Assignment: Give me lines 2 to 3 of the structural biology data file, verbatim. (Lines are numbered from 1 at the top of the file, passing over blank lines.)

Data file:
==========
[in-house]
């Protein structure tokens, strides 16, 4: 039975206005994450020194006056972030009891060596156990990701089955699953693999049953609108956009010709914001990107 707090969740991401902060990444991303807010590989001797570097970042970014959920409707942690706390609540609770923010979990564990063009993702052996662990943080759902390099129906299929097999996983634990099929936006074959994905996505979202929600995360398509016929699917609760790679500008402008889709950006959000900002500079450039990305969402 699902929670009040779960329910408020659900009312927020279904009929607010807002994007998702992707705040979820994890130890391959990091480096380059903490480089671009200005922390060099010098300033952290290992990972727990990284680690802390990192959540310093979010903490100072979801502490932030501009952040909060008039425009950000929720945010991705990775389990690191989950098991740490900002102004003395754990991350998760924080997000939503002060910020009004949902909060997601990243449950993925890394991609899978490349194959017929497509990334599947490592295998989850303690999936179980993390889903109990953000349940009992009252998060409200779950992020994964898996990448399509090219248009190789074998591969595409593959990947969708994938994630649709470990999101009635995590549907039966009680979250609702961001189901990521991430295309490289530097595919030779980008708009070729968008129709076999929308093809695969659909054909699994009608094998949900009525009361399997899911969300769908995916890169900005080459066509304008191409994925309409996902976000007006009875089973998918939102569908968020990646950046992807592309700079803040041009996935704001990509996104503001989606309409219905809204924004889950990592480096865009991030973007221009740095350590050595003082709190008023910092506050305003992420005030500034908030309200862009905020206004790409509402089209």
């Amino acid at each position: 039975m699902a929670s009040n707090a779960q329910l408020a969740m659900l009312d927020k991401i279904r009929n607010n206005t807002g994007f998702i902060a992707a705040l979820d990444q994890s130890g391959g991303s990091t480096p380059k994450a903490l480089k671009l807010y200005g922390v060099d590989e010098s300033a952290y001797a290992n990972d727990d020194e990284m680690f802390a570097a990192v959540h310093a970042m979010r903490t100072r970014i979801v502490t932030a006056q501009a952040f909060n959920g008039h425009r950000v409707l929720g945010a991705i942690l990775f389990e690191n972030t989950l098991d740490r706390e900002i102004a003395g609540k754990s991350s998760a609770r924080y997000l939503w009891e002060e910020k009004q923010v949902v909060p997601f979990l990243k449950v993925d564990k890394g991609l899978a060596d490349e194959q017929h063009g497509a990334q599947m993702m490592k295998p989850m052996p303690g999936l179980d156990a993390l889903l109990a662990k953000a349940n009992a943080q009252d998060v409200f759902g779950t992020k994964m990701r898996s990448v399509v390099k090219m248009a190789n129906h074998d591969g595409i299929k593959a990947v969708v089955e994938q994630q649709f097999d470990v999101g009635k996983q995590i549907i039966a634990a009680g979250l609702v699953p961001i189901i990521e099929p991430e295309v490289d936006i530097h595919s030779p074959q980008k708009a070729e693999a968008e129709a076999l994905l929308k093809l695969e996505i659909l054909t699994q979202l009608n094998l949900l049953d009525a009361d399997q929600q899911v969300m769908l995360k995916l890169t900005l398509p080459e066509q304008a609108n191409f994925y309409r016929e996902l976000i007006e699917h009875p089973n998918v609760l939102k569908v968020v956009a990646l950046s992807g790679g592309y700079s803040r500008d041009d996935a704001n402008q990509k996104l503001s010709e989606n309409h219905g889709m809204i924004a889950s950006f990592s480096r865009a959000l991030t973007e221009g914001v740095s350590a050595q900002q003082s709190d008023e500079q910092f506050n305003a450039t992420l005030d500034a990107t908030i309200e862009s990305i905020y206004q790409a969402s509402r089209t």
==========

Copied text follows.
């Protein structure tokens, strides 16, 4: 039975206005994450020194006056972030009891060596156990990701089955699953693999049953609108956009010709914001990107 707090969740991401902060990444991303807010590989001797570097970042970014959920409707942690706390609540609770923010979990564990063009993702052996662990943080759902390099129906299929097999996983634990099929936006074959994905996505979202929600995360398509016929699917609760790679500008402008889709950006959000900002500079450039990305969402 699902929670009040779960329910408020659900009312927020279904009929607010807002994007998702992707705040979820994890130890391959990091480096380059903490480089671009200005922390060099010098300033952290290992990972727990990284680690802390990192959540310093979010903490100072979801502490932030501009952040909060008039425009950000929720945010991705990775389990690191989950098991740490900002102004003395754990991350998760924080997000939503002060910020009004949902909060997601990243449950993925890394991609899978490349194959017929497509990334599947490592295998989850303690999936179980993390889903109990953000349940009992009252998060409200779950992020994964898996990448399509090219248009190789074998591969595409593959990947969708994938994630649709470990999101009635995590549907039966009680979250609702961001189901990521991430295309490289530097595919030779980008708009070729968008129709076999929308093809695969659909054909699994009608094998949900009525009361399997899911969300769908995916890169900005080459066509304008191409994925309409996902976000007006009875089973998918939102569908968020990646950046992807592309700079803040041009996935704001990509996104503001989606309409219905809204924004889950990592480096865009991030973007221009740095350590050595003082709190008023910092506050305003992420005030500034908030309200862009905020206004790409509402089209």
């Amino acid at each position: 039975m699902a929670s009040n707090a779960q329910l408020a969740m659900l009312d927020k991401i279904r009929n607010n206005t807002g994007f998702i902060a992707a705040l979820d990444q994890s130890g391959g991303s990091t480096p380059k994450a903490l480089k671009l807010y200005g922390v060099d590989e010098s300033a952290y001797a290992n990972d727990d020194e990284m680690f802390a570097a990192v959540h310093a970042m979010r903490t100072r970014i979801v502490t932030a006056q501009a952040f909060n959920g008039h425009r950000v409707l929720g945010a991705i942690l990775f389990e690191n972030t989950l098991d740490r706390e900002i102004a003395g609540k754990s991350s998760a609770r924080y997000l939503w009891e002060e910020k009004q923010v949902v909060p997601f979990l990243k449950v993925d564990k890394g991609l899978a060596d490349e194959q017929h063009g497509a990334q599947m993702m490592k295998p989850m052996p303690g999936l179980d156990a993390l889903l109990a662990k953000a349940n009992a943080q009252d998060v409200f759902g779950t992020k994964m990701r898996s990448v399509v390099k090219m248009a190789n129906h074998d591969g595409i299929k593959a990947v969708v089955e994938q994630q649709f097999d470990v999101g009635k996983q995590i549907i039966a634990a009680g979250l609702v699953p961001i189901i990521e099929p991430e295309v490289d936006i530097h595919s030779p074959q980008k708009a070729e693999a968008e129709a076999l994905l929308k093809l695969e996505i659909l054909t699994q979202l009608n094998l949900l049953d009525a009361d399997q929600q899911v969300m769908l995360k995916l890169t900005l398509p080459e066509q304008a609108n191409f994925y309409r016929e996902l976000i007006e699917h009875p089973n998918v609760l939102k569908v968020v956009a990646l950046s992807g790679g592309y700079s803040r500008d041009d996935a704001n402008q990509k996104l503001s010709e989606n309409h219905g889709m809204i924004a889950s950006f990592s480096r865009a959000l991030t973007e221009g914001v740095s350590a050595q900002q003082s709190d008023e500079q910092f506050n305003a450039t992420l005030d500034a990107t908030i309200e862009s990305i905020y206004q790409a969402s509402r089209t």